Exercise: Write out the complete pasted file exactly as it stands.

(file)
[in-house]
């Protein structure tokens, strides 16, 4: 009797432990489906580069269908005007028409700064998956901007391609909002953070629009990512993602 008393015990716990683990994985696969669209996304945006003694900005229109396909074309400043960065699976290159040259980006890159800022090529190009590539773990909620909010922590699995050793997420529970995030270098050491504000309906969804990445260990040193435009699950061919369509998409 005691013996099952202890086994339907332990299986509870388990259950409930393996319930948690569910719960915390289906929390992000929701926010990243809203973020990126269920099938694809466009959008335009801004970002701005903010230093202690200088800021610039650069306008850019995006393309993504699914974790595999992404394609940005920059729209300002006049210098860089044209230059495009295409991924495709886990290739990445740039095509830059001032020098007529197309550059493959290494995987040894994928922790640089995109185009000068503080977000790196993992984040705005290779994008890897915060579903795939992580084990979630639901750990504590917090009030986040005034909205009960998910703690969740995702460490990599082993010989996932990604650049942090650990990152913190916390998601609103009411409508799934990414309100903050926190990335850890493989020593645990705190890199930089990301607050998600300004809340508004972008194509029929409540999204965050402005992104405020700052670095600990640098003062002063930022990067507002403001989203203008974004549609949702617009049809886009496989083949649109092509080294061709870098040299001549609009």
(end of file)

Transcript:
[in-house]
């Protein structure tokens, strides 16, 4: 009797432990489906580069269908005007028409700064998956901007391609909002953070629009990512993602 008393015990716990683990994985696969669209996304945006003694900005229109396909074309400043960065699976290159040259980006890159800022090529190009590539773990909620909010922590699995050793997420529970995030270098050491504000309906969804990445260990040193435009699950061919369509998409 005691013996099952202890086994339907332990299986509870388990259950409930393996319930948690569910719960915390289906929390992000929701926010990243809203973020990126269920099938694809466009959008335009801004970002701005903010230093202690200088800021610039650069306008850019995006393309993504699914974790595999992404394609940005920059729209300002006049210098860089044209230059495009295409991924495709886990290739990445740039095509830059001032020098007529197309550059493959290494995987040894994928922790640089995109185009000068503080977000790196993992984040705005290779994008890897915060579903795939992580084990979630639901750990504590917090009030986040005034909205009960998910703690969740995702460490990599082993010989996932990604650049942090650990990152913190916390998601609103009411409508799934990414309100903050926190990335850890493989020593645990705190890199930089990301607050998600300004809340508004972008194509029929409540999204965050402005992104405020700052670095600990640098003062002063930022990067507002403001989203203008974004549609949702617009049809886009496989083949649109092509080294061709870098040299001549609009």